Recently, NBC News highlighted a growing LGBTQ movement. To help promote abstinence from drugs and alcohol within that community, a term Queer & Sober has begun to emerge. This actually reflects a whole lifestyle, that includes booze-free venues and “clean” events where like minded friends can mingle and avoid addictive temptations.
As the article explains, this is especially helpful amongst the LGBTQ community because “safe havens” and meeting locales have traditionally been gay bars and clubs. It is also worth noting that addictions and substance abuse issues are particularly high amongst this sect.
As recently as last October, the journal Psychiatric Services called out stressors like discrimination and gender identity stigmas contribute greatly to dependency disorders within the LGBTQ community. Youths appear to be affected even more, with the highest percentages impacting those between the ages of 21 and 34.
Sober bars are certainly a great solution to the issue and, truth be told, they are popping up much more frequently. But these are often mainstream establishments and lack the inclusive nature of a gay bar. To help solve for this, more and more Queer Sober Social events are being organized across the United States. One very popular one occurs monthly within the Chicago region and, as organizer Hollie Lambert told NBC, it has changed the lives of many.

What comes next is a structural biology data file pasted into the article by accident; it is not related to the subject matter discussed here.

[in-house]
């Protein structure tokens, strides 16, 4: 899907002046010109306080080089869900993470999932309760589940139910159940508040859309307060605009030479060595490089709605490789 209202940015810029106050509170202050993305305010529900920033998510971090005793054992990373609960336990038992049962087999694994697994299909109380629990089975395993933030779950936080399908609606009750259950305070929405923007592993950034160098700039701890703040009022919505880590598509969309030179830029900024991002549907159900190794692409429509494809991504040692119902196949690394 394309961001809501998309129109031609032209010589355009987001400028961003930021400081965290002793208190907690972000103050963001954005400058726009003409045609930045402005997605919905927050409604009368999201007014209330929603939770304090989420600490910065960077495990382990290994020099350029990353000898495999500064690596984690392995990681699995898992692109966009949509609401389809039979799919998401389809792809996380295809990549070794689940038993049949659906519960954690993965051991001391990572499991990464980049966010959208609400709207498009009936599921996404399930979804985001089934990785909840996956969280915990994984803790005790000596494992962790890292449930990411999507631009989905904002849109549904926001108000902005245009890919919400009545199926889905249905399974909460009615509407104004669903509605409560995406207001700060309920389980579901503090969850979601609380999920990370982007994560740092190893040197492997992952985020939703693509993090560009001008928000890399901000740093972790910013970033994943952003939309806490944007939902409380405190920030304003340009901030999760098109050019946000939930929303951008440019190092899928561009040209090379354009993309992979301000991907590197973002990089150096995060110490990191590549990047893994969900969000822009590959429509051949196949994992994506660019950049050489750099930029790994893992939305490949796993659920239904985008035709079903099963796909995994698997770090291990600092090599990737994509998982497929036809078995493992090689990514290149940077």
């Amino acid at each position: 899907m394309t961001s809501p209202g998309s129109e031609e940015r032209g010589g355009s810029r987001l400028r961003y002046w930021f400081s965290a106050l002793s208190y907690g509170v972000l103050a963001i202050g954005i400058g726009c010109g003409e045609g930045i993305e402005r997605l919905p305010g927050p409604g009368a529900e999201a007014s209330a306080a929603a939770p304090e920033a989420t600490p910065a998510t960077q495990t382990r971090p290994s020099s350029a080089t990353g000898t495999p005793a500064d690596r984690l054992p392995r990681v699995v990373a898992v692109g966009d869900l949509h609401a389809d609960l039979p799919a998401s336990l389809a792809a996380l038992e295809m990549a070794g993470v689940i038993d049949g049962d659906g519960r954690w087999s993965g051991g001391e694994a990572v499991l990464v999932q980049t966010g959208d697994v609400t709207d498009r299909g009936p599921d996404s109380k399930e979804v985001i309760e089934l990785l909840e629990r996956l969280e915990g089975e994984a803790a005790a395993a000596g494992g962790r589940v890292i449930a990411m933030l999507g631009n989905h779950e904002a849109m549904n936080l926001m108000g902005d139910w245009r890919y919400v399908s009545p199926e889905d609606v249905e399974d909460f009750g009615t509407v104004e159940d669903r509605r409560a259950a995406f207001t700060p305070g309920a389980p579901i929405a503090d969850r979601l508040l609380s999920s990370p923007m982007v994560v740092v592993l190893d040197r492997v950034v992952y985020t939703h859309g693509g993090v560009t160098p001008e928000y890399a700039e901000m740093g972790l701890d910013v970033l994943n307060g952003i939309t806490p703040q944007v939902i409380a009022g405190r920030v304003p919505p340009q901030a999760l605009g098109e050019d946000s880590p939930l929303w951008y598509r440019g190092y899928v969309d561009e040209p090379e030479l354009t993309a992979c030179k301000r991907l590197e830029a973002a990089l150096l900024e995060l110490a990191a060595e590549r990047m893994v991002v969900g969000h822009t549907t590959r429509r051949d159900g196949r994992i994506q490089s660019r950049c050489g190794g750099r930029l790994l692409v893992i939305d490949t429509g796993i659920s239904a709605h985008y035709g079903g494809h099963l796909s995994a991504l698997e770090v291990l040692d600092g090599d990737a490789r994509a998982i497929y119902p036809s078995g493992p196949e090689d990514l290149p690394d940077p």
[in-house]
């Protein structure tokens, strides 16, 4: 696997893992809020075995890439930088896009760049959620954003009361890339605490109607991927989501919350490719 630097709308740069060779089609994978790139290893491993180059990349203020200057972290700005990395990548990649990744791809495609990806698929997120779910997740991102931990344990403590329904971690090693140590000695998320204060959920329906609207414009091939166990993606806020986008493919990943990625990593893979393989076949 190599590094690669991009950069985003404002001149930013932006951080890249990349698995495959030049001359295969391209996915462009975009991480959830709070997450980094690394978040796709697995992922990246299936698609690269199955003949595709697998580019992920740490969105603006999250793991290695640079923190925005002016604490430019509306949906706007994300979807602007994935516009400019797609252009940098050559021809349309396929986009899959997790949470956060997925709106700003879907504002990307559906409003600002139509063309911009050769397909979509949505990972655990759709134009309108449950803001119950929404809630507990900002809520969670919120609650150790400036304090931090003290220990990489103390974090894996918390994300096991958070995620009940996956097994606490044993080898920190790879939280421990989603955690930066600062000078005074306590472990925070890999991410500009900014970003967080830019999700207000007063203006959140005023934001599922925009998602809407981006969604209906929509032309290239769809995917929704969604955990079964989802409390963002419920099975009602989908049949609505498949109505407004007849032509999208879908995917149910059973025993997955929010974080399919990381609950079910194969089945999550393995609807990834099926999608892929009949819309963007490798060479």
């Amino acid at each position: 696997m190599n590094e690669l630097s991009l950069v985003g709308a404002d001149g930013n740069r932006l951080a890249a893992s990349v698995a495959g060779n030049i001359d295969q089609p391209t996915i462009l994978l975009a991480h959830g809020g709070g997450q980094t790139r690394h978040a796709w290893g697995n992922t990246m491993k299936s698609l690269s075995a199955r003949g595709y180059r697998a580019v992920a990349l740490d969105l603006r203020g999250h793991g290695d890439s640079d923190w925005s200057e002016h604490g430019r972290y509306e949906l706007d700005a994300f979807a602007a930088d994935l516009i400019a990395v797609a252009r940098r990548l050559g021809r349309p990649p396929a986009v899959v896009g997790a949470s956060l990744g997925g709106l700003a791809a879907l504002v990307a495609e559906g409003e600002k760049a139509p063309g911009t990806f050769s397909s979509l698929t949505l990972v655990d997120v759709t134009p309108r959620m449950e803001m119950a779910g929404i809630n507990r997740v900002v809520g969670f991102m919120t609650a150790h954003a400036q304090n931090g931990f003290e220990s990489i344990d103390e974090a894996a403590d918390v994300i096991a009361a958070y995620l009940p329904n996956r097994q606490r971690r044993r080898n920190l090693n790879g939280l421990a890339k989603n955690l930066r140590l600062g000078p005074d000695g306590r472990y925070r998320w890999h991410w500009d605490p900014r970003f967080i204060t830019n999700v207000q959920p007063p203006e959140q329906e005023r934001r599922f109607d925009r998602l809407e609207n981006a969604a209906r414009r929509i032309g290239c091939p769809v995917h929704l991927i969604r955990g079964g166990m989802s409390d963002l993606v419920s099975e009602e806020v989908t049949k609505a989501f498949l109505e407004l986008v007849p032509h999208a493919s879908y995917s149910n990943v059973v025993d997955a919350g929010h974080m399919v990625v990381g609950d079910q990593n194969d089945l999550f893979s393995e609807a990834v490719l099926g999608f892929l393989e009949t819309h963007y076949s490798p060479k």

“Most sober spaces cater to a heterosexual and monogamous crowd,” she explained in the article. “Most queer social events focus on bars and parties where drugs and alcohol are present. Ours do neither and they have gotten a fantastic response. People are extremely grateful for the space — many thank us throughout the night and offer to help us organize. We now have a small list of volunteers just from our first event. Response from the community has been incredibly supportive, and we’re so glad we’re tapping into a need.”
Similar events are now commonplace in areas like Texas, New York and our home state of California. And that’s not all. There are also a variety of LGBTQ dry meetups at places like coffee shops, public parks and restaurants. Business establishments are embracing this movement too, including the sober influenced Queer Chocolatier.
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We, for one, are very excited to see sobriety gain support across so many different cultures and lifestyles. Let’s hope trends like these continue to grow and thrive.